One common misconception that many employers make is that employees will be distracted and less productive if they are allowed on social networking sites. And that can be true if they are playing Farmville or just chatting it up with their friends—but there are ways companies can take advantage of their employees using social media that can benefit the company.
Here are five things you can ask your employees to do in order to be more productive on social media.
- Clean up their profiles.
The first step in ensuring that your employees are going to be more productive on social media in a business sense is encouraging them to create more professional social media profiles. For most employees, the biggest challenge will likely be Facebook and what they share with the public.
While companies can’t control what their employees share on their social media pages, companies can ask that employees consider changing certain updates to private so that their public personas seem more professional. That way, they can connect themselves to the company, and their network can discover the company’s page through them.
- On Facebook, employees should list the company as their current employer and make sure that the company’s Facebook page is linked to that entry and visible to the public.
- On Twitter, employees should include the company’s Twitter handle in their Twitter bio.
- On LinkedIn, employees should have the company as their current employer and make sure that the company’s LinkedIn page is linked to that entry and visible to the public.
This way, as employees are using these networks, they are also simultaneously getting exposure for your company.
- Focus their energy on areas that pertain to your business.
The next step is to talk about what employees should do on each social network to help get more exposure for the company. For example, on Facebook and LinkedIn, employees can join groups using their personal profile and look for opportunities to engage in discussion with the company’s ideal customer base—especially discussions that might lead to mentions of the company’s products or services.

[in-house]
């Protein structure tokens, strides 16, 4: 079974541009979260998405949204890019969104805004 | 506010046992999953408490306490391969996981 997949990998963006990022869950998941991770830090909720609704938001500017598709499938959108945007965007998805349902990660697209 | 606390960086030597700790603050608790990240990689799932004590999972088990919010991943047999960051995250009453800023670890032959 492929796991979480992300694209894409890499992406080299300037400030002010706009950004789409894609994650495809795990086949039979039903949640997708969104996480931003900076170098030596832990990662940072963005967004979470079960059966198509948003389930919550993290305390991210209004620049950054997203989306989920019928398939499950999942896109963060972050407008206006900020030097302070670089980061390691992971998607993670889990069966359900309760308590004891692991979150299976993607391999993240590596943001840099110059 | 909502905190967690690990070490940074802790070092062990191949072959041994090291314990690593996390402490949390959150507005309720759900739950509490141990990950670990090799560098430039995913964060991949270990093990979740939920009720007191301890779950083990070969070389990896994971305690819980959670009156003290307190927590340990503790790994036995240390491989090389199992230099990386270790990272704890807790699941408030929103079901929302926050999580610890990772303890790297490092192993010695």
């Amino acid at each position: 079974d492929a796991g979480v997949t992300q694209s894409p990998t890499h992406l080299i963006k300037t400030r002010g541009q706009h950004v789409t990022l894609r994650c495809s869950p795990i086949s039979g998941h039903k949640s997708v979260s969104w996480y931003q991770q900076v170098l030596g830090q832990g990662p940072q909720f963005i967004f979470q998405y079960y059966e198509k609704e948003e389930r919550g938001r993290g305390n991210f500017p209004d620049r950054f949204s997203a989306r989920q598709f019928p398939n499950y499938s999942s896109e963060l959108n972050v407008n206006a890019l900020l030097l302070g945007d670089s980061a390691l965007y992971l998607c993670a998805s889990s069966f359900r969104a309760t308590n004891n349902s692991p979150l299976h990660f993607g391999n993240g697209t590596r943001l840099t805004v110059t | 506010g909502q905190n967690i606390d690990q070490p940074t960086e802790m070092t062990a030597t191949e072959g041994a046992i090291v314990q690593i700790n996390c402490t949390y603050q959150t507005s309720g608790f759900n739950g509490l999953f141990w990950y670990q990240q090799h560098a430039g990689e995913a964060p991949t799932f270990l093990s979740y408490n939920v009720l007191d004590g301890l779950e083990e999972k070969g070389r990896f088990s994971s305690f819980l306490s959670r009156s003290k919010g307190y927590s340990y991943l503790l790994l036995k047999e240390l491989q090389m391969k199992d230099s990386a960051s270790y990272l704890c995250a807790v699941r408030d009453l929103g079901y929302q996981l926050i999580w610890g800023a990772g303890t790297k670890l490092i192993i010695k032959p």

On Twitter, employees can search for tweets referencing keywords that show a user is searching for your company’s products and services and respond to them.
They can also branch out to sites like Quora where people are asking questions about your industry and answer them, hopefully in a way that naturally leads to a link back to your company’s website or a piece of content your company created. Speaking of content…
- Share content for the company.
If your company is creating content—blog content, video content, podcasts, presentations, webinars, etc.—then your employees could be using their social media time to spread that content with your target audience (i.e. your ideal customers). The more employees you have out on social media, the more opportunities they will find to share your content in groups, in discussions and in Q&A.
You should also encourage your employees to go beyond social media and see what kind of results they can get out of engaging in forums. Consider them social media groups, without social media networks attached to them—communities filled with passionate people who want to discuss a topic that ideally relates back to your company, your products and your services.
While self-promotion is usually frowned upon in the forum posts themselves, you usually get a forum signature that appears beneath each post you make in a forum. That’s where you can link to your company’s latest blog post, website or featured promotion. All of which leads us to…
- Mention the company, its products or its services.
The more your employees are on social media, the more they will identify the right times and places to mention your company, your products and your services. Those times might be publicly, in a post or in a group, or those times might be in a private message. Either way, so long as they are spreading the word, they are doing their jobs.
- Guard the reputation of the company.
In addition to helping promote the company, employees can be on the lookout for things that threaten the company’s reputation. Negative reviews, blog posts or even simple comments in groups can sometimes go undetected by reputation monitoring software.
That’s why it’s good to have people actively pursuing communities where potential and current customers are talking. It will give your company an edge and the ability to nip any negative talk in the bud. It will also give your company a chance to find out what people don’t like about your competitors and potential utilize that information in your marketing materials or updates to your products and services.
How do you encourage your employees to engage with social media? Share in the comments below!